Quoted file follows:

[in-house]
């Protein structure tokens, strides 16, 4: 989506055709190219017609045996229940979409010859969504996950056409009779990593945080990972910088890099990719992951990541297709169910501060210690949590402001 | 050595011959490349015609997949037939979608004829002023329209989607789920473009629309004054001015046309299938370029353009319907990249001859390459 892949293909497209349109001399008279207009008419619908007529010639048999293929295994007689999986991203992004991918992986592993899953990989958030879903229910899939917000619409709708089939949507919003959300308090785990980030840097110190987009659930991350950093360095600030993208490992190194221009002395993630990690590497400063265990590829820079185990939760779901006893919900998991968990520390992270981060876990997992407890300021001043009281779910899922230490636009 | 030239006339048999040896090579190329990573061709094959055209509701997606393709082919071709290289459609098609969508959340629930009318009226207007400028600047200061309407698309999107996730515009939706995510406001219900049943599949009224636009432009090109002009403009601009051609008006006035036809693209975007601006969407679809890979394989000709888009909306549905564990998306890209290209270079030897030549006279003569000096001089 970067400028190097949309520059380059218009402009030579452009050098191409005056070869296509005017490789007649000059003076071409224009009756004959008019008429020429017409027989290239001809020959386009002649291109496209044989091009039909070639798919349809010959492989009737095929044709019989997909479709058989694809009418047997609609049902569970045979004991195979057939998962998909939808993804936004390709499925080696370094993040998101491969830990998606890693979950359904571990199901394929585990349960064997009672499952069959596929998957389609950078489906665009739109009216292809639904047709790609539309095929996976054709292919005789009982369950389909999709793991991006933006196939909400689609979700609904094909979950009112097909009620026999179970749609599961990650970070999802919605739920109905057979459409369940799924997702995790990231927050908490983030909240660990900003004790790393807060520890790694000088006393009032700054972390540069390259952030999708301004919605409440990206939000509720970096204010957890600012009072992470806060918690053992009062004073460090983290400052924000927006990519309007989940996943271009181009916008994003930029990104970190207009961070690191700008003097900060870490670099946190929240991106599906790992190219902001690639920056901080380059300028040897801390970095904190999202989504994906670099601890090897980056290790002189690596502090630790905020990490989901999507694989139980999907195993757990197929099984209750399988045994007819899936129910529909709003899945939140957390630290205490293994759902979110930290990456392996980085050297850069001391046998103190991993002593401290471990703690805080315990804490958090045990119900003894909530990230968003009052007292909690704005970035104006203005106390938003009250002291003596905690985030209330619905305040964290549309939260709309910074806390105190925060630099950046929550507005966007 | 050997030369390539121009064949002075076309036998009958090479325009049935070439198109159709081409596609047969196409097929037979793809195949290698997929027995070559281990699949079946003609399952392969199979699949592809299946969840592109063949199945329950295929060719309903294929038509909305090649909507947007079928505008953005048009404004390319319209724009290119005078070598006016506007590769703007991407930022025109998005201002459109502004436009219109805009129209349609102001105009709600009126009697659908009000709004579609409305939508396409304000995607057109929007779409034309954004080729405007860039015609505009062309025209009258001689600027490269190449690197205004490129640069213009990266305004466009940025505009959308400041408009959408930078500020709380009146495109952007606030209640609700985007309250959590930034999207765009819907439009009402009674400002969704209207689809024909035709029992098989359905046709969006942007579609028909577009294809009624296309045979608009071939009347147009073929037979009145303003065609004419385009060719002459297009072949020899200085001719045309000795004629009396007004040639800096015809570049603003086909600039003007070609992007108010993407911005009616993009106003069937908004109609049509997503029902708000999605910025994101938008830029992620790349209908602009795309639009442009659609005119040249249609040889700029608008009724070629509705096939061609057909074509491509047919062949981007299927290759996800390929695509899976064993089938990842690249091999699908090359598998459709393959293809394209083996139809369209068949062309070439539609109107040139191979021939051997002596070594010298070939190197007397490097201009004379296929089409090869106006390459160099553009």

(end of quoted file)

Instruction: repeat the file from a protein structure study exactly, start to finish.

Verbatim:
[in-house]
């Protein structure tokens, strides 16, 4: 989506055709190219017609045996229940979409010859969504996950056409009779990593945080990972910088890099990719992951990541297709169910501060210690949590402001 | 050595011959490349015609997949037939979608004829002023329209989607789920473009629309004054001015046309299938370029353009319907990249001859390459 892949293909497209349109001399008279207009008419619908007529010639048999293929295994007689999986991203992004991918992986592993899953990989958030879903229910899939917000619409709708089939949507919003959300308090785990980030840097110190987009659930991350950093360095600030993208490992190194221009002395993630990690590497400063265990590829820079185990939760779901006893919900998991968990520390992270981060876990997992407890300021001043009281779910899922230490636009 | 030239006339048999040896090579190329990573061709094959055209509701997606393709082919071709290289459609098609969508959340629930009318009226207007400028600047200061309407698309999107996730515009939706995510406001219900049943599949009224636009432009090109002009403009601009051609008006006035036809693209975007601006969407679809890979394989000709888009909306549905564990998306890209290209270079030897030549006279003569000096001089 970067400028190097949309520059380059218009402009030579452009050098191409005056070869296509005017490789007649000059003076071409224009009756004959008019008429020429017409027989290239001809020959386009002649291109496209044989091009039909070639798919349809010959492989009737095929044709019989997909479709058989694809009418047997609609049902569970045979004991195979057939998962998909939808993804936004390709499925080696370094993040998101491969830990998606890693979950359904571990199901394929585990349960064997009672499952069959596929998957389609950078489906665009739109009216292809639904047709790609539309095929996976054709292919005789009982369950389909999709793991991006933006196939909400689609979700609904094909979950009112097909009620026999179970749609599961990650970070999802919605739920109905057979459409369940799924997702995790990231927050908490983030909240660990900003004790790393807060520890790694000088006393009032700054972390540069390259952030999708301004919605409440990206939000509720970096204010957890600012009072992470806060918690053992009062004073460090983290400052924000927006990519309007989940996943271009181009916008994003930029990104970190207009961070690191700008003097900060870490670099946190929240991106599906790992190219902001690639920056901080380059300028040897801390970095904190999202989504994906670099601890090897980056290790002189690596502090630790905020990490989901999507694989139980999907195993757990197929099984209750399988045994007819899936129910529909709003899945939140957390630290205490293994759902979110930290990456392996980085050297850069001391046998103190991993002593401290471990703690805080315990804490958090045990119900003894909530990230968003009052007292909690704005970035104006203005106390938003009250002291003596905690985030209330619905305040964290549309939260709309910074806390105190925060630099950046929550507005966007 | 050997030369390539121009064949002075076309036998009958090479325009049935070439198109159709081409596609047969196409097929037979793809195949290698997929027995070559281990699949079946003609399952392969199979699949592809299946969840592109063949199945329950295929060719309903294929038509909305090649909507947007079928505008953005048009404004390319319209724009290119005078070598006016506007590769703007991407930022025109998005201002459109502004436009219109805009129209349609102001105009709600009126009697659908009000709004579609409305939508396409304000995607057109929007779409034309954004080729405007860039015609505009062309025209009258001689600027490269190449690197205004490129640069213009990266305004466009940025505009959308400041408009959408930078500020709380009146495109952007606030209640609700985007309250959590930034999207765009819907439009009402009674400002969704209207689809024909035709029992098989359905046709969006942007579609028909577009294809009624296309045979608009071939009347147009073929037979009145303003065609004419385009060719002459297009072949020899200085001719045309000795004629009396007004040639800096015809570049603003086909600039003007070609992007108010993407911005009616993009106003069937908004109609049509997503029902708000999605910025994101938008830029992620790349209908602009795309639009442009659609005119040249249609040889700029608008009724070629509705096939061609057909074509491509047919062949981007299927290759996800390929695509899976064993089938990842690249091999699908090359598998459709393959293809394209083996139809369209068949062309070439539609109107040139191979021939051997002596070594010298070939190197007397490097201009004379296929089409090869106006390459160099553009």